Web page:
On Friday I sat down with Affinity Bridge CEO Mack Hardy at his company’s offices in the beautiful and historic Dominion Building in Vancouver. Mack volunteers as PeaceGeeks’ Chief Technology Geek and has spent over eleven years using technology to create a positive change in the world. His company, Affinity Bridge, focuses on software development for social and environmental change, and works with clients like Creative Commons, the Canadian Parks and Wilderness Society, as well as PeaceGeeks.
I talked with Mack about Affinity Bridge’s involvement with PeaceGeeks, the Services Advisor platform, and much more.
Q: How did you get started with PeaceGeeks?
I was asked to help out with some of the projects by a friend who was already volunteering, got interested and became more and more involved. Can’t believe that was four years ago.
A few years ago I would’ve said, ‘Oh yeah, tech can do it all.’ Now though, I really think that it’s about personal relationships. I think tech is just a bridge to the relationships between people. It’s a reminder to us all that everyone who’s tweeting, on Facebook, Whatsapp—they’re all just people trying to talk to their people.
Q: What are the unique needs and challenges that you face developing software for non-profits?
A: One of the biggest challenges designing or developing products for non-profits is that they have limited internal technical capabilities. So, we’ve been focusing on building open source stacks that are good for collaborating. Sometimes in a small business you might try to build something that’s your intellectual property, but instead, we’re trying to maximize impact and keep the whole platform open to collaboration. Services Advisor has huge amounts of volunteer writing in it, and a lot that was accomplished during a two-day hackathon is still being used in the core platform.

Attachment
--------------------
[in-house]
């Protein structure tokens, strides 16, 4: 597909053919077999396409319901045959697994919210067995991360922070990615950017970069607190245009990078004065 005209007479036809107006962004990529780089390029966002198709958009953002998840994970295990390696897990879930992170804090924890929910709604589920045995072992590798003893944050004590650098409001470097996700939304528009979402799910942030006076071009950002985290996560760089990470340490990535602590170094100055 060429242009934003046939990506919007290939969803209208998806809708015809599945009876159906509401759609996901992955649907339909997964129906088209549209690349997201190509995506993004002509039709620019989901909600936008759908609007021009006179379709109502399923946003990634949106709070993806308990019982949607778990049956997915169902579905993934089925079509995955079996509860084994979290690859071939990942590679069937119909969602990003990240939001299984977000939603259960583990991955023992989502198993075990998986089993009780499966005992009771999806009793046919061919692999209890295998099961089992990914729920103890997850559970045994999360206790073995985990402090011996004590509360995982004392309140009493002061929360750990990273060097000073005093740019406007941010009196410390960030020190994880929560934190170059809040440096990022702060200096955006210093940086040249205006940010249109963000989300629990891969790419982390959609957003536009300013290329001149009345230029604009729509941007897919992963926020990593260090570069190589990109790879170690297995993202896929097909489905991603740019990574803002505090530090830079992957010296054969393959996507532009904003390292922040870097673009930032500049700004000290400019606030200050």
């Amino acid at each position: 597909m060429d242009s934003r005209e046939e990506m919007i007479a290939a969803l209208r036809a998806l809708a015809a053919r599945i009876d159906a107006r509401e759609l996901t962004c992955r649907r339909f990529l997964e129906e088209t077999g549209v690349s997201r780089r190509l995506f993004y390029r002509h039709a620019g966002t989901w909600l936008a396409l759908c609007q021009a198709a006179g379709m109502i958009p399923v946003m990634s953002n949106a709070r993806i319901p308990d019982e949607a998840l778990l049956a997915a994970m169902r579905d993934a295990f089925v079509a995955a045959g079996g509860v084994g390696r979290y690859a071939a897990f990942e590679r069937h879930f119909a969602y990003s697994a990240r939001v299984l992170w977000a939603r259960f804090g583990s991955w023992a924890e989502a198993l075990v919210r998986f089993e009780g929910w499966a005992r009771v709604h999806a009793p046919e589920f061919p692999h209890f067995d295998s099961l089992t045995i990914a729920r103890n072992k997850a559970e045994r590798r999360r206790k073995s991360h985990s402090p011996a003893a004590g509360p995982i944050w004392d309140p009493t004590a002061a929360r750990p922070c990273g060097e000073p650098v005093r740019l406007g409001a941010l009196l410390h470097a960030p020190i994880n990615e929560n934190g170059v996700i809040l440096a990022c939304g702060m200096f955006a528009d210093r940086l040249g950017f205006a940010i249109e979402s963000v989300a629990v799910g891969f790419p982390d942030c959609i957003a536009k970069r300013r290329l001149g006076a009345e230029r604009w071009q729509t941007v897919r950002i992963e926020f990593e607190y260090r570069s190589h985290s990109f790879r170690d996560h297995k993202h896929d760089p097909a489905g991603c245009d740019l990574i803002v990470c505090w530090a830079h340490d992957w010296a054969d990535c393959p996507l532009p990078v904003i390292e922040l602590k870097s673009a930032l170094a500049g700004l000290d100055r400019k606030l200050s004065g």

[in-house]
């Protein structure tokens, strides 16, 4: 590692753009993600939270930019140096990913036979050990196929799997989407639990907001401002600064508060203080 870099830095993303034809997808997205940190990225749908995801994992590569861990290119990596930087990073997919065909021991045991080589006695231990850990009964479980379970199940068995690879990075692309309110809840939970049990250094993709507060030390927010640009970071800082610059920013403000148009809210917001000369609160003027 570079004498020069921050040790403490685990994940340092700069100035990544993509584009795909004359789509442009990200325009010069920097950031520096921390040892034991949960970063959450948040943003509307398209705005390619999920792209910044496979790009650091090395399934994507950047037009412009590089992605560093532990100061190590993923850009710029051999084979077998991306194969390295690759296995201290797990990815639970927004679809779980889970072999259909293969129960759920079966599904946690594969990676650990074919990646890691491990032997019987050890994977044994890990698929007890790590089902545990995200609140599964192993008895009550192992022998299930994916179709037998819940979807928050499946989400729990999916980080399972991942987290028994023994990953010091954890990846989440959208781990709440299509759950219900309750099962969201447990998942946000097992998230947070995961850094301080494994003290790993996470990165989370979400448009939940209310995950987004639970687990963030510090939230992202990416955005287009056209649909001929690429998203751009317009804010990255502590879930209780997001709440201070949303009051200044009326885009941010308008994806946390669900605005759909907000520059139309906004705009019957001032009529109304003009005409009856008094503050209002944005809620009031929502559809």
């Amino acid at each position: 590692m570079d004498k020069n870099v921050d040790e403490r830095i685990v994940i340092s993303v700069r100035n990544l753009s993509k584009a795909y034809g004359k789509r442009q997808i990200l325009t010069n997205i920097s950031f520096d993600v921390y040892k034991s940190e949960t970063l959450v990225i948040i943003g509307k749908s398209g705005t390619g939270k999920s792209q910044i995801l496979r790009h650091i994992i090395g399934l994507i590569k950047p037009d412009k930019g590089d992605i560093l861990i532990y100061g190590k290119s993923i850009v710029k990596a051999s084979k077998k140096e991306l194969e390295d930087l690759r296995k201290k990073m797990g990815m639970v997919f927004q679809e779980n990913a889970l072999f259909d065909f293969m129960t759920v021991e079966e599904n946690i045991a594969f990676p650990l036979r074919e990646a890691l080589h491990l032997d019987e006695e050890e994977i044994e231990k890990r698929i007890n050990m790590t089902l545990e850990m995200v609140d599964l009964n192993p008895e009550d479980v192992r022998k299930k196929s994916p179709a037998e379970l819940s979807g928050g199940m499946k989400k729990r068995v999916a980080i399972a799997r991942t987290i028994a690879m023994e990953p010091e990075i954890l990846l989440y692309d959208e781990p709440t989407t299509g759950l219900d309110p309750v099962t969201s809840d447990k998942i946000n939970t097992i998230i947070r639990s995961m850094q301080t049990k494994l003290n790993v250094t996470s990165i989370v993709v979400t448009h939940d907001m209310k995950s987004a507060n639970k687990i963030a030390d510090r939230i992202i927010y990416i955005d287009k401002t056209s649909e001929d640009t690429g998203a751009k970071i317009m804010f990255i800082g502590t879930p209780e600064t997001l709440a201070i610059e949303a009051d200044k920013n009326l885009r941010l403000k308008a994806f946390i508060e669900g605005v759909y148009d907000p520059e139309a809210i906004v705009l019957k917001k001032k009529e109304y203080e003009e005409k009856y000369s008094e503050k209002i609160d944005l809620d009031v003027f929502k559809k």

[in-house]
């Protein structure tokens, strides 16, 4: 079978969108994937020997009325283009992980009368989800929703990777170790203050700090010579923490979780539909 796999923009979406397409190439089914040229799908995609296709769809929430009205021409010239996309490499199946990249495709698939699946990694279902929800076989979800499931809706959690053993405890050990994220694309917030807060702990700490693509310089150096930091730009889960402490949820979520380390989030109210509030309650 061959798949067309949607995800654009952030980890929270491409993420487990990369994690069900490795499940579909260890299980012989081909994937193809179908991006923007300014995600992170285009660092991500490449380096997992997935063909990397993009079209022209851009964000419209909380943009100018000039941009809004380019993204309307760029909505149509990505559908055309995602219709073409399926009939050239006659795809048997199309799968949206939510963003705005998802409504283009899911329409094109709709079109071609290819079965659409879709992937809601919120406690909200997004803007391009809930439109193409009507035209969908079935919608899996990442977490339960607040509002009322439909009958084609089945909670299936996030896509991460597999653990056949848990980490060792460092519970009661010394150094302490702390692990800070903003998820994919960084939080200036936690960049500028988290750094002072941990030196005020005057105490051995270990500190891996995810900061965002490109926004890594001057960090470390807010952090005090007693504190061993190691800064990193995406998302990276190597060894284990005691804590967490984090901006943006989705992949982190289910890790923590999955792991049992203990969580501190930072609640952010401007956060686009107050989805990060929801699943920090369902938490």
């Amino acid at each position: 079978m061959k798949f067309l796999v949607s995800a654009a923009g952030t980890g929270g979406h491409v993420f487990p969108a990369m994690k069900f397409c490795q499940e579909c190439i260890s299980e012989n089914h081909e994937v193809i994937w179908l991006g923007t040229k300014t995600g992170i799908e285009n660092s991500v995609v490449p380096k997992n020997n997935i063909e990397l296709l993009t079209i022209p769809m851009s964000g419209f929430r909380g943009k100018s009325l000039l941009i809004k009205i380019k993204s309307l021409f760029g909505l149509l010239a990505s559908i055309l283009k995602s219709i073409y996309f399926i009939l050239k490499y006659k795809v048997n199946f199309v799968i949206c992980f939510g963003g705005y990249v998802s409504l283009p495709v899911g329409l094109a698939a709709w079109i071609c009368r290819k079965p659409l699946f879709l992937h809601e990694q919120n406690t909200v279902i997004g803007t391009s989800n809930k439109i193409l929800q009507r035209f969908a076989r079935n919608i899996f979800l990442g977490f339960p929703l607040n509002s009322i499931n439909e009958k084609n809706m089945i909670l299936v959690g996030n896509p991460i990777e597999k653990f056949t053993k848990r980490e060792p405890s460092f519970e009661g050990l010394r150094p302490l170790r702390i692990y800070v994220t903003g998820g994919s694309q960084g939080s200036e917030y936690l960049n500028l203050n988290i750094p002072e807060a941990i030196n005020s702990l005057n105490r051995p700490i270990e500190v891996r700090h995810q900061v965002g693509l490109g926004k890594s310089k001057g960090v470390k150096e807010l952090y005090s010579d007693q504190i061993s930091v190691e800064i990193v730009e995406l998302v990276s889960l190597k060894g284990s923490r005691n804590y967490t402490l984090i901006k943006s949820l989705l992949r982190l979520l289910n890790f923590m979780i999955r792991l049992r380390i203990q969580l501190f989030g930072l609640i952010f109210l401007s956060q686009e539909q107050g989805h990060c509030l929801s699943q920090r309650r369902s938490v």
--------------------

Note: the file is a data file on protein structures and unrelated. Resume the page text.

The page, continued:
Q: What are some PeaceGeeks projects that Affinity Bridge has worked on?
A: The Amani platform, which was a PeaceGeeks platform we helped build out, was focused on developing a base website for tracking locations of incident reports—in Sudan, it was incidents of violence. We’ve had folks from other parts of the world take this Drupal open source CMS stuff we built and run with it—because it’s accessible and there’s a lot of good functionality in there.
With Services Advisor, the UNHCR is already working on problems faced by refugees, so we’re trying to bring the technology up so it bridges information gaps in their programs. It’s not always that technology is the solution to real world problems, but you have to fit the solution to the problem set.
Q: One issue Services Advisor is facing right now is making it scalable. In theory Services Advisor could be used for all 16 million UNHCR refugees and in humanitarian crises worldwide. Without getting too technical, if possible, what are the challenges to scalability?
A: There’s a bunch of different challenges. One main technical challenge is building one platform that fits the needs of all the different instances it could be used in. Currently the way Services Advisor is structured is that there’s one set of software and we run a copy of it for every group. So with UNHCR Jordan, Somalia and Turkey, we’re replicating the code and running a copy of it. It’s very much like the prototype—but with an accessible back end for service providers. And now the roadmap will take us to where the app is like a cloud hosted app like Gmail or Google Maps, where you create an account and run the platform.